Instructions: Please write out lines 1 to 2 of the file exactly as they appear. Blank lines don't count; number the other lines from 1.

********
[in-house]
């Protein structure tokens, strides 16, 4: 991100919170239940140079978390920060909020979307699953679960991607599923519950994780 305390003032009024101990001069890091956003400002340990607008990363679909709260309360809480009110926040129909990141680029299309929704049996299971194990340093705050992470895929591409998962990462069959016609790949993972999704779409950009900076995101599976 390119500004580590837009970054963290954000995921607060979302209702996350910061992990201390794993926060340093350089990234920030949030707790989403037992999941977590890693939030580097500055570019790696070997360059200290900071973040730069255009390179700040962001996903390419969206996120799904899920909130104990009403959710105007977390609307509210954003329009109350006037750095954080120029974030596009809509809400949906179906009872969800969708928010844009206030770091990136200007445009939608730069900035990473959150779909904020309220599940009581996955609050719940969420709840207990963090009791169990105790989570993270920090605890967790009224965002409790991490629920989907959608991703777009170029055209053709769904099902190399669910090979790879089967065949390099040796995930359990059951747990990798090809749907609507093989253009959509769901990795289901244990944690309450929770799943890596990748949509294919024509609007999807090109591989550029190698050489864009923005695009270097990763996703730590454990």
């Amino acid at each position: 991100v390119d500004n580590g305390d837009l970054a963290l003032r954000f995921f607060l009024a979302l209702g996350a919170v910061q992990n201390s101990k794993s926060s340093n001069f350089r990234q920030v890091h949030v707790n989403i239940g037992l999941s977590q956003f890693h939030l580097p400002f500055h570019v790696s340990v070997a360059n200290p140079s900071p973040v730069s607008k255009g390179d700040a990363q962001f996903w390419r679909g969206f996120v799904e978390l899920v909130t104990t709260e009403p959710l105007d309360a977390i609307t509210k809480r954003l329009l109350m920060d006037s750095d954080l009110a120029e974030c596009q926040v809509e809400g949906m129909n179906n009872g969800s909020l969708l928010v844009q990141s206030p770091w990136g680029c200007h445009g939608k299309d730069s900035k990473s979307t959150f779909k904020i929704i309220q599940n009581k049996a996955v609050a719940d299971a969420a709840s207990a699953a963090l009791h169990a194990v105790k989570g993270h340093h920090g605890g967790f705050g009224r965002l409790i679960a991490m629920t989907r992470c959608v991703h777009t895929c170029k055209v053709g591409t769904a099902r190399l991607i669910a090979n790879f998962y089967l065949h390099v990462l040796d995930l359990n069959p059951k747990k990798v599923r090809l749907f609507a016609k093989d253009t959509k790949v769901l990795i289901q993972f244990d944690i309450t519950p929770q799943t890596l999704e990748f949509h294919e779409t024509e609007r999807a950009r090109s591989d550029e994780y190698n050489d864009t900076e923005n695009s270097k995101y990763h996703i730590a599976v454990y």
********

[in-house]
């Protein structure tokens, strides 16, 4: 991100919170239940140079978390920060909020979307699953679960991607599923519950994780 305390003032009024101990001069890091956003400002340990607008990363679909709260309360809480009110926040129909990141680029299309929704049996299971194990340093705050992470895929591409998962990462069959016609790949993972999704779409950009900076995101599976 390119500004580590837009970054963290954000995921607060979302209702996350910061992990201390794993926060340093350089990234920030949030707790989403037992999941977590890693939030580097500055570019790696070997360059200290900071973040730069255009390179700040962001996903390419969206996120799904899920909130104990009403959710105007977390609307509210954003329009109350006037750095954080120029974030596009809509809400949906179906009872969800969708928010844009206030770091990136200007445009939608730069900035990473959150779909904020309220599940009581996955609050719940969420709840207990963090009791169990105790989570993270920090605890967790009224965002409790991490629920989907959608991703777009170029055209053709769904099902190399669910090979790879089967065949390099040796995930359990059951747990990798090809749907609507093989253009959509769901990795289901244990944690309450929770799943890596990748949509294919024509609007999807090109591989550029190698050489864009923005695009270097990763996703730590454990």